Carl Sagan

Carl Sagan 1“We’ve arranged a global civilization in which the most crucial elements — transportation, communications, and all other industries; agriculture, medicine, education, entertainment, protecting the environment; and even the key democratic institution of voting, profoundly depend on science and technology. We have also arranged things so that almost no one understands science and technology. This is a prescription for disaster. We might get away with it for a while, but sooner or later this combustible mixture of ignorance and power is going to blow up in our faces.”

Carl Sagan, The Demon-Haunted World: Science as a Candle in the Dark, 1995

I ran across the above quote on a blog, and it really hit home on a point I’ve been pondering and struggling with recently. It has to do with that line about how “almost no one understands science and technology.” It has to do with how weary I am of living in that world.

But rather than rant about it, here are some other quotes I like from a truly great man and wonderful scientist.

Carl Sagan 3“In science it often happens that scientists say, ‘You know that’s a really good argument; my position is mistaken,’ and then they would actually change their minds and you never hear that old view from them again. They really do it. It doesn’t happen as often as it should, because scientists are human and change is sometimes painful. But it happens every day. I cannot recall the last time something like that happened in politics or religion.”

Keynote address at CSICOP conference, 1987

“Every kid starts out as a natural-born scientist, and then we beat it out of them. A few trickle through the system with their wonder and enthusiasm for science intact.”

Psychology Today, Carl Sagan, 1996

Carl Sagan 5“The cannabis experience has greatly improved my appreciation for art, a subject which I had never much appreciated before.

“There is a myth about such highs: the user has an illusion of great insight, but it does not survive scrutiny in the morning. I am convinced that this is an error, and that the devastating insights achieved when high are real insights; the main problem is putting these insights in a form acceptable to the quite different self that we are when we’re down the next day.

from an essay as “Mr. X” in Marihuana Reconsidered, 1971

“Books permit us to voyage through time, to tap the wisdom of our ancestors. The library connects us with the insights and knowledge, painfully extracted from Nature, of the greatest minds that ever were, with the best teachers, drawn from the entire planet and from all of our history, to instruct us without tiring, and to inspire us to make our own contribution to the collective knowledge of the human species. Public libraries depend on voluntary contributions. I think the health of our civilization, the depth of our awareness about the underpinnings of our culture and our concern for the future can all be tested by how well we support our libraries.”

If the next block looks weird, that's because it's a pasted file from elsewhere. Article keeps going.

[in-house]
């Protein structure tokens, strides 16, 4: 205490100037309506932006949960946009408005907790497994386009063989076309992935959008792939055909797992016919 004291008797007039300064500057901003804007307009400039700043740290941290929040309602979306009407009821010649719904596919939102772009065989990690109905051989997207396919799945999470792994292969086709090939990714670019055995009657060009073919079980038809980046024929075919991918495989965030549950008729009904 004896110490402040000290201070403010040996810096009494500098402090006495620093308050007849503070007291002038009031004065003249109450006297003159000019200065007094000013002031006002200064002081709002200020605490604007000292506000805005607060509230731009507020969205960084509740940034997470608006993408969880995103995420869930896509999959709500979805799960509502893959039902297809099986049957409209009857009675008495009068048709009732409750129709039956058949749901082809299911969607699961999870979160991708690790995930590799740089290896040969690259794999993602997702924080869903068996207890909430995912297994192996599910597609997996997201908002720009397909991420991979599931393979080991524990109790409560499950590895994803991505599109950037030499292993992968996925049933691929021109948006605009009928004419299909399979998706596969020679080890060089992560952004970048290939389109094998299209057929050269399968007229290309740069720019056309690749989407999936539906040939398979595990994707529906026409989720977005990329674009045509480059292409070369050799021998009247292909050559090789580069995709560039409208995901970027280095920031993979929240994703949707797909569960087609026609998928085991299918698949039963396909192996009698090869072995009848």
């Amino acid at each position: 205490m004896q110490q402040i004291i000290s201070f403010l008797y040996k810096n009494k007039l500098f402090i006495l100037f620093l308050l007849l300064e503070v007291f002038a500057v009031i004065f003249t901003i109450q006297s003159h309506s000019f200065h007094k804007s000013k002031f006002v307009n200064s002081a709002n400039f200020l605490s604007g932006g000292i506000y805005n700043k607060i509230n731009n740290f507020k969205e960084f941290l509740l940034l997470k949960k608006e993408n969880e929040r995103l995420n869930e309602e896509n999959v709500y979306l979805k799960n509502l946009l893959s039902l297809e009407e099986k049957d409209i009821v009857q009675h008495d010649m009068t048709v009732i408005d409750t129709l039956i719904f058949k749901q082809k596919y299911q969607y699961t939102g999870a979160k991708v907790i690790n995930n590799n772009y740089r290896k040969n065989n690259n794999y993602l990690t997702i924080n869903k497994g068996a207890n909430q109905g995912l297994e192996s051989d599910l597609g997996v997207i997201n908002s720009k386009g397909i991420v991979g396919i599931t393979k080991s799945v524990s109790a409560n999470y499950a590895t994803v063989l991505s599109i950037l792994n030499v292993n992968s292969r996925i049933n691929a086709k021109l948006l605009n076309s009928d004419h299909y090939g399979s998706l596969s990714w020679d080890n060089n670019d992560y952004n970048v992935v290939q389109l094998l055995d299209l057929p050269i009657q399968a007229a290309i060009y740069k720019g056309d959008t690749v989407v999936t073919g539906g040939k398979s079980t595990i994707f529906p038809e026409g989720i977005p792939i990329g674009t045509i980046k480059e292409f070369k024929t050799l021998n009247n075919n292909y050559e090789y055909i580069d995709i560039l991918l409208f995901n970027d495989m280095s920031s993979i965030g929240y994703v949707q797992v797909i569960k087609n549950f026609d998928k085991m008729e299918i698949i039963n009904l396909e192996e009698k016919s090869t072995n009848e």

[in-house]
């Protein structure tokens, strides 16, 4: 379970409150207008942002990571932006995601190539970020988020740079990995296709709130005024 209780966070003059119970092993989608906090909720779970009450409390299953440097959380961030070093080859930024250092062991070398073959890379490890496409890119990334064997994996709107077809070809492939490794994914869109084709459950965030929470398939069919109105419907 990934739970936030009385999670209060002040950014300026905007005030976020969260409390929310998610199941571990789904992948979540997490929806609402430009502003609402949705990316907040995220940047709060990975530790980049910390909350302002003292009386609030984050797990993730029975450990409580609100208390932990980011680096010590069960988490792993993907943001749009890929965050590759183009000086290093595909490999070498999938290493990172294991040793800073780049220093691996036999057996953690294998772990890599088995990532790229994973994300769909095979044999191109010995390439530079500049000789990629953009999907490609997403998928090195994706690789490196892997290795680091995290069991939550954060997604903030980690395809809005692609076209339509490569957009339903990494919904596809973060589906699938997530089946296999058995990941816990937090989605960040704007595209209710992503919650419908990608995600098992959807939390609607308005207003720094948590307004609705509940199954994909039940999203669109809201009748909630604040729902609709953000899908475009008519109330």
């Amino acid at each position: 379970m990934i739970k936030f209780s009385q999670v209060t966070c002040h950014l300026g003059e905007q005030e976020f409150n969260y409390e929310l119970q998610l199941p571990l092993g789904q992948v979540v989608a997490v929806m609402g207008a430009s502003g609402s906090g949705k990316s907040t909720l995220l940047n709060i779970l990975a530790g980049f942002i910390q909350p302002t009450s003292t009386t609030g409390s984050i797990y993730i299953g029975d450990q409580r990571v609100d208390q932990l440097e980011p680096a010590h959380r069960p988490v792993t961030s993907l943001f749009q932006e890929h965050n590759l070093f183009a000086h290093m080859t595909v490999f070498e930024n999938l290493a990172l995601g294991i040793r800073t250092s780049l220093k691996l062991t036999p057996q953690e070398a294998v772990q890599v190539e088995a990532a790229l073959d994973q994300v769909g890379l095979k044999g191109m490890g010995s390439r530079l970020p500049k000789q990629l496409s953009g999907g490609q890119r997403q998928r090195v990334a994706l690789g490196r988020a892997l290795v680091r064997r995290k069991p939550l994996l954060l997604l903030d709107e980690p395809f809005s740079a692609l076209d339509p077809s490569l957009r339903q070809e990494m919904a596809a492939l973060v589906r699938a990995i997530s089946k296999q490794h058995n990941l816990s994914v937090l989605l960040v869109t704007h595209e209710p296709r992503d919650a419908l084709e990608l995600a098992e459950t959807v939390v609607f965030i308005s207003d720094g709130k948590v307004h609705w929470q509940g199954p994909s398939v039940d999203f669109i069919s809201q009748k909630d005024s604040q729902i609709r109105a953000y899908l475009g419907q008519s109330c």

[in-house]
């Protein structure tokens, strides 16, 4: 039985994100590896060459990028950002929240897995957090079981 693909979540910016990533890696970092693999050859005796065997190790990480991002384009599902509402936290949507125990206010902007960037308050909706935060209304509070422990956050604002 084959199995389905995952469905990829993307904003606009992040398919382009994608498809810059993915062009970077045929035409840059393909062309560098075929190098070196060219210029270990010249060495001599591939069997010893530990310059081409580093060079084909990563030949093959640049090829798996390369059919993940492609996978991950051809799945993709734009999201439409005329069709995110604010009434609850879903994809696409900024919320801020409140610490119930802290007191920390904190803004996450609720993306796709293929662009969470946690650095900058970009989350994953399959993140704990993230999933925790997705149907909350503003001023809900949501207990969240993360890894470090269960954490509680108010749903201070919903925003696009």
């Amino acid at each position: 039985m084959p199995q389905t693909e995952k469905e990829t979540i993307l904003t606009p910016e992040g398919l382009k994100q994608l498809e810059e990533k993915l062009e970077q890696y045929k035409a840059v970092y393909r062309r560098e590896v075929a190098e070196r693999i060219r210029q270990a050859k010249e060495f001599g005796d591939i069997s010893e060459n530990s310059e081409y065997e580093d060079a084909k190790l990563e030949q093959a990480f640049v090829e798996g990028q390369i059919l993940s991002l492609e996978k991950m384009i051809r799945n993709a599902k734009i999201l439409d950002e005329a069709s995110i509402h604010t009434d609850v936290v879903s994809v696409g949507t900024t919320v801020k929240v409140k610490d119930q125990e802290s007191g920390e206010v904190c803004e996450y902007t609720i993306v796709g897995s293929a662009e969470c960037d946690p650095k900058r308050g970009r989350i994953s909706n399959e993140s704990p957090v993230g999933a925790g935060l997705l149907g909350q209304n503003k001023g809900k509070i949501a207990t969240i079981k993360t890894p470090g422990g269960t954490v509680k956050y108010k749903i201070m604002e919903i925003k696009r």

“Other things being equal, it is better to be smart than to be stupid.”

Carl Sagan 4“There is no other species on the Earth that does science. It is, so far, entirely a human invention, evolved by natural selection in the cerebral cortex for one simple reason: it works. It is not perfect. It can be misused. It is only a tool. But it is by far the best tool we have, self-correcting, ongoing, applicable to everything. It has two rules. First: there are no sacred truths; all assumptions must be critically examined; arguments from authority are worthless. Second: whatever is inconsistent with the facts must be discarded or revised. We must understand the Cosmos as it is and not confuse how it is with how we wish it to be.”

Cosmos, 1980

Carl Sagan 2“The surface of the earth is the shore of the cosmic ocean. … Recently, we’ve managed to wade a little way out, maybe ankle-deep, and the water seems inviting.”

“The sky calls to us. If we do not destroy ourselves, we will one day venture to the stars.”

“What an astonishing thing a book is. It’s a flat object made from a tree with flexible parts on which are imprinted lots of funny dark squiggles. But one glance at it and you’re inside the mind of another person, maybe somebody dead for thousands of years. Across the millennia, an author is speaking clearly and silently inside your head, directly to you. Writing is perhaps the greatest of human inventions, binding together people who never knew each other, citizens of distant epochs. Books break the shackles of time. A book is proof that humans are capable of working magic.”

~Cosmos: A Personal Voyage (1990 update)

pale blue dot“Consider again that dot. That’s here. That’s home. That’s us. On it everyone you love, everyone you know, everyone you ever heard of, every human being who ever was, lived out their lives. The aggregate of our joy and suffering, thousands of confident religions, ideologies, and economic doctrines, every hunter and forager, every hero and coward, every creator and destroyer of civilization, every king and peasant, every young couple in love, every mother and father, hopeful child, inventor and explorer, every teacher of morals, every corrupt politician, every ‘superstar’, every ‘supreme leader’, every saint and sinner in the history of our species lived there – on a mote of dust suspended in a sunbeam.”